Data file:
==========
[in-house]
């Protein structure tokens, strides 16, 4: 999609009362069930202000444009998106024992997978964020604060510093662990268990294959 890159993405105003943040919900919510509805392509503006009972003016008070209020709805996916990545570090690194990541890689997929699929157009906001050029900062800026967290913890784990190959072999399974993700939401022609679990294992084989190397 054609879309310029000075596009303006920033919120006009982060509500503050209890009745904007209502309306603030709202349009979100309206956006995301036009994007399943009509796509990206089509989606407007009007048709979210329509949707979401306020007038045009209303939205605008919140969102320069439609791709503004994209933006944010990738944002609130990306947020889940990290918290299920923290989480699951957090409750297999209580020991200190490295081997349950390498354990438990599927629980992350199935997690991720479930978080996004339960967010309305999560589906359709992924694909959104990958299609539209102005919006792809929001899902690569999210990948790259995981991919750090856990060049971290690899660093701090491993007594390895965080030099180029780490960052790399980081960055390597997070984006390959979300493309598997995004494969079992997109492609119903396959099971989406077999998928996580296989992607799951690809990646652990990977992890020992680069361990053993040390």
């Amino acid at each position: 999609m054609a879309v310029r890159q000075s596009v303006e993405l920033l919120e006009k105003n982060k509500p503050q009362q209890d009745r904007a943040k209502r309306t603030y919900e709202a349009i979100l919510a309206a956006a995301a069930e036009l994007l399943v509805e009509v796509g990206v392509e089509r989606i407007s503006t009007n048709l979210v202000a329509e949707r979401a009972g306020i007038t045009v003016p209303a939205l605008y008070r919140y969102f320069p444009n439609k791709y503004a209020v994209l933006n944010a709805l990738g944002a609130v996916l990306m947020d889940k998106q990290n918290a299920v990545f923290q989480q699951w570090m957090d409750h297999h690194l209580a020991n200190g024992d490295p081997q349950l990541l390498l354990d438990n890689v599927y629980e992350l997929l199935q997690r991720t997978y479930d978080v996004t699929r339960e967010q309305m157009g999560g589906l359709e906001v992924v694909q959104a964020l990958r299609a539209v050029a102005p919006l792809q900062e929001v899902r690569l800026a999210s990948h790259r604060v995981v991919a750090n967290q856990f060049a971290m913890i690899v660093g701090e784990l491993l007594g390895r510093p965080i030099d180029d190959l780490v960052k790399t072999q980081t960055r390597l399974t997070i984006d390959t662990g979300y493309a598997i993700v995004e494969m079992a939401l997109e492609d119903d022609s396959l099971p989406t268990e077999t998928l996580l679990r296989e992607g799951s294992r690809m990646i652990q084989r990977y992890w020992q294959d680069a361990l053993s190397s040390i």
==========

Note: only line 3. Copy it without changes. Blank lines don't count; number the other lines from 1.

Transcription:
């Amino acid at each position: 999609m054609a879309v310029r890159q000075s596009v303006e993405l920033l919120e006009k105003n982060k509500p503050q009362q209890d009745r904007a943040k209502r309306t603030y919900e709202a349009i979100l919510a309206a956006a995301a069930e036009l994007l399943v509805e009509v796509g990206v392509e089509r989606i407007s503006t009007n048709l979210v202000a329509e949707r979401a009972g306020i007038t045009v003016p209303a939205l605008y008070r919140y969102f320069p444009n439609k791709y503004a209020v994209l933006n944010a709805l990738g944002a609130v996916l990306m947020d889940k998106q990290n918290a299920v990545f923290q989480q699951w570090m957090d409750h297999h690194l209580a020991n200190g024992d490295p081997q349950l990541l390498l354990d438990n890689v599927y629980e992350l997929l199935q997690r991720t997978y479930d978080v996004t699929r339960e967010q309305m157009g999560g589906l359709e906001v992924v694909q959104a964020l990958r299609a539209v050029a102005p919006l792809q900062e929001v899902r690569l800026a999210s990948h790259r604060v995981v991919a750090n967290q856990f060049a971290m913890i690899v660093g701090e784990l491993l007594g390895r510093p965080i030099d180029d190959l780490v960052k790399t072999q980081t960055r390597l399974t997070i984006d390959t662990g979300y493309a598997i993700v995004e494969m079992a939401l997109e492609d119903d022609s396959l099971p989406t268990e077999t998928l996580l679990r296989e992607g799951s294992r690809m990646i652990q084989r990977y992890w020992q294959d680069a361990l053993s190397s040390i």